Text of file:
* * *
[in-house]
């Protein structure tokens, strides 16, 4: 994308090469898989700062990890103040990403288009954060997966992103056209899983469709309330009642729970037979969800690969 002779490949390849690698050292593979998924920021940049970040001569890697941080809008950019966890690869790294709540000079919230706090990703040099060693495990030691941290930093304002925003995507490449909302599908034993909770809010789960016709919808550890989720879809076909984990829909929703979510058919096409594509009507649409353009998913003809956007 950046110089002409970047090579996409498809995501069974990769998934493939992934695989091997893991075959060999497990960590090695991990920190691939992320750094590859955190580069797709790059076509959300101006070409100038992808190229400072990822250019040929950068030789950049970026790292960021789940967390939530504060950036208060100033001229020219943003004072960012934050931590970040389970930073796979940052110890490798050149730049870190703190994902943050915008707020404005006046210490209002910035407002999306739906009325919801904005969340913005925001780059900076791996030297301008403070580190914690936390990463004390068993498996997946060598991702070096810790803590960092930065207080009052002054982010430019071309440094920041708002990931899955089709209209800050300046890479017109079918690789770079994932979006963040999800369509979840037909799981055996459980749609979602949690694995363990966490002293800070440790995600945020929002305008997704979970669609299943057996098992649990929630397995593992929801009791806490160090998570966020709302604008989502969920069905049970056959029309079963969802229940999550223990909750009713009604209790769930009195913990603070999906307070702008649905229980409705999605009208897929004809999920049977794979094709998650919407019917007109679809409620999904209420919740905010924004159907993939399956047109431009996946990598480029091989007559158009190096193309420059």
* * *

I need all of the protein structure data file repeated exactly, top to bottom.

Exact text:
[in-house]
């Protein structure tokens, strides 16, 4: 994308090469898989700062990890103040990403288009954060997966992103056209899983469709309330009642729970037979969800690969 002779490949390849690698050292593979998924920021940049970040001569890697941080809008950019966890690869790294709540000079919230706090990703040099060693495990030691941290930093304002925003995507490449909302599908034993909770809010789960016709919808550890989720879809076909984990829909929703979510058919096409594509009507649409353009998913003809956007 950046110089002409970047090579996409498809995501069974990769998934493939992934695989091997893991075959060999497990960590090695991990920190691939992320750094590859955190580069797709790059076509959300101006070409100038992808190229400072990822250019040929950068030789950049970026790292960021789940967390939530504060950036208060100033001229020219943003004072960012934050931590970040389970930073796979940052110890490798050149730049870190703190994902943050915008707020404005006046210490209002910035407002999306739906009325919801904005969340913005925001780059900076791996030297301008403070580190914690936390990463004390068993498996997946060598991702070096810790803590960092930065207080009052002054982010430019071309440094920041708002990931899955089709209209800050300046890479017109079918690789770079994932979006963040999800369509979840037909799981055996459980749609979602949690694995363990966490002293800070440790995600945020929002305008997704979970669609299943057996098992649990929630397995593992929801009791806490160090998570966020709302604008989502969920069905049970056959029309079963969802229940999550223990909750009713009604209790769930009195913990603070999906307070702008649905229980409705999605009208897929004809999920049977794979094709998650919407019917007109679809409620999904209420919740905010924004159907993939399956047109431009996946990598480029091989007559158009190096193309420059």